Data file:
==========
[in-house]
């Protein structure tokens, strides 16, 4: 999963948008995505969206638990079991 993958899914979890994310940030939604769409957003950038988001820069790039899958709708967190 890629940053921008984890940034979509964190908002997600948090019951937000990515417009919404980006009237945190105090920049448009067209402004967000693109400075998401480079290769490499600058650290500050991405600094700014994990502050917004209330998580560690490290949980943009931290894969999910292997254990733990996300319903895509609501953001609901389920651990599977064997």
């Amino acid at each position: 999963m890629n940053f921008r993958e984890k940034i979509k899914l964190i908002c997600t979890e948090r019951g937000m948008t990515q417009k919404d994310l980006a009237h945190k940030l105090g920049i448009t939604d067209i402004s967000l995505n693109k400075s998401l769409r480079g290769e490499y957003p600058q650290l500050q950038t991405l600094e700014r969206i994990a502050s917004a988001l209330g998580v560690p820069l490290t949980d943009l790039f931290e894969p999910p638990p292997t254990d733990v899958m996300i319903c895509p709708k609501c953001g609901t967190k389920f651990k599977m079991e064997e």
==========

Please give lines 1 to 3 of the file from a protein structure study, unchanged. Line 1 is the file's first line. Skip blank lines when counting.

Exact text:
[in-house]
């Protein structure tokens, strides 16, 4: 999963948008995505969206638990079991 993958899914979890994310940030939604769409957003950038988001820069790039899958709708967190 890629940053921008984890940034979509964190908002997600948090019951937000990515417009919404980006009237945190105090920049448009067209402004967000693109400075998401480079290769490499600058650290500050991405600094700014994990502050917004209330998580560690490290949980943009931290894969999910292997254990733990996300319903895509609501953001609901389920651990599977064997």
């Amino acid at each position: 999963m890629n940053f921008r993958e984890k940034i979509k899914l964190i908002c997600t979890e948090r019951g937000m948008t990515q417009k919404d994310l980006a009237h945190k940030l105090g920049i448009t939604d067209i402004s967000l995505n693109k400075s998401l769409r480079g290769e490499y957003p600058q650290l500050q950038t991405l600094e700014r969206i994990a502050s917004a988001l209330g998580v560690p820069l490290t949980d943009l790039f931290e894969p999910p638990p292997t254990d733990v899958m996300i319903c895509p709708k609501c953001g609901t967190k389920f651990k599977m079991e064997e």